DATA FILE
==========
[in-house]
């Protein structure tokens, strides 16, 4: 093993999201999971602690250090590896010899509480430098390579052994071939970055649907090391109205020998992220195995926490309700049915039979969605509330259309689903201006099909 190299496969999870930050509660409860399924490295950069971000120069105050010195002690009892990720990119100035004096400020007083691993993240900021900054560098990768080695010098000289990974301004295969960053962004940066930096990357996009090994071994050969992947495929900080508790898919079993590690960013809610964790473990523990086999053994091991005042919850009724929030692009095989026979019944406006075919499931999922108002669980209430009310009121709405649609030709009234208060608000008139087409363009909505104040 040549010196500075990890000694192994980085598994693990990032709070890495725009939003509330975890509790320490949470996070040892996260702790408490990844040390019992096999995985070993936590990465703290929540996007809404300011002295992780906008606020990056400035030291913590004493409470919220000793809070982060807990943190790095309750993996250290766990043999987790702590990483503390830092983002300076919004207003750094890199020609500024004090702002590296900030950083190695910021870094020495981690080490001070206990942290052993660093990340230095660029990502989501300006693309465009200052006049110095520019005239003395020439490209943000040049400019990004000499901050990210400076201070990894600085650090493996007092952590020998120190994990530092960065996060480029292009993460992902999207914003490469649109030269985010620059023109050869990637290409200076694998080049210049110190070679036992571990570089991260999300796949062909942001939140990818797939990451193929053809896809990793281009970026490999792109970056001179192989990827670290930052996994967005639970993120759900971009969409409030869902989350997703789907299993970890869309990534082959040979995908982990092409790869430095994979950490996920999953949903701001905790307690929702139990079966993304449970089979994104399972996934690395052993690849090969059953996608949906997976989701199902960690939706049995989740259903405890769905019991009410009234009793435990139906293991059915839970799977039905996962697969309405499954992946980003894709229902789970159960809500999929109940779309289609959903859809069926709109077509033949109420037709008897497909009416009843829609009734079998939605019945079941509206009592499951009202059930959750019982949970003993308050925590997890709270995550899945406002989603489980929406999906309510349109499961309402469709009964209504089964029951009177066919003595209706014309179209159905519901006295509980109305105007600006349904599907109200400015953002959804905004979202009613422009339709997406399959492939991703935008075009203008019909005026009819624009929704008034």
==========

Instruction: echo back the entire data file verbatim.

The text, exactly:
[in-house]
């Protein structure tokens, strides 16, 4: 093993999201999971602690250090590896010899509480430098390579052994071939970055649907090391109205020998992220195995926490309700049915039979969605509330259309689903201006099909 190299496969999870930050509660409860399924490295950069971000120069105050010195002690009892990720990119100035004096400020007083691993993240900021900054560098990768080695010098000289990974301004295969960053962004940066930096990357996009090994071994050969992947495929900080508790898919079993590690960013809610964790473990523990086999053994091991005042919850009724929030692009095989026979019944406006075919499931999922108002669980209430009310009121709405649609030709009234208060608000008139087409363009909505104040 040549010196500075990890000694192994980085598994693990990032709070890495725009939003509330975890509790320490949470996070040892996260702790408490990844040390019992096999995985070993936590990465703290929540996007809404300011002295992780906008606020990056400035030291913590004493409470919220000793809070982060807990943190790095309750993996250290766990043999987790702590990483503390830092983002300076919004207003750094890199020609500024004090702002590296900030950083190695910021870094020495981690080490001070206990942290052993660093990340230095660029990502989501300006693309465009200052006049110095520019005239003395020439490209943000040049400019990004000499901050990210400076201070990894600085650090493996007092952590020998120190994990530092960065996060480029292009993460992902999207914003490469649109030269985010620059023109050869990637290409200076694998080049210049110190070679036992571990570089991260999300796949062909942001939140990818797939990451193929053809896809990793281009970026490999792109970056001179192989990827670290930052996994967005639970993120759900971009969409409030869902989350997703789907299993970890869309990534082959040979995908982990092409790869430095994979950490996920999953949903701001905790307690929702139990079966993304449970089979994104399972996934690395052993690849090969059953996608949906997976989701199902960690939706049995989740259903405890769905019991009410009234009793435990139906293991059915839970799977039905996962697969309405499954992946980003894709229902789970159960809500999929109940779309289609959903859809069926709109077509033949109420037709008897497909009416009843829609009734079998939605019945079941509206009592499951009202059930959750019982949970003993308050925590997890709270995550899945406002989603489980929406999906309510349109499961309402469709009964209504089964029951009177066919003595209706014309179209159905519901006295509980109305105007600006349904599907109200400015953002959804905004979202009613422009339709997406399959492939991703935008075009203008019909005026009819624009929704008034």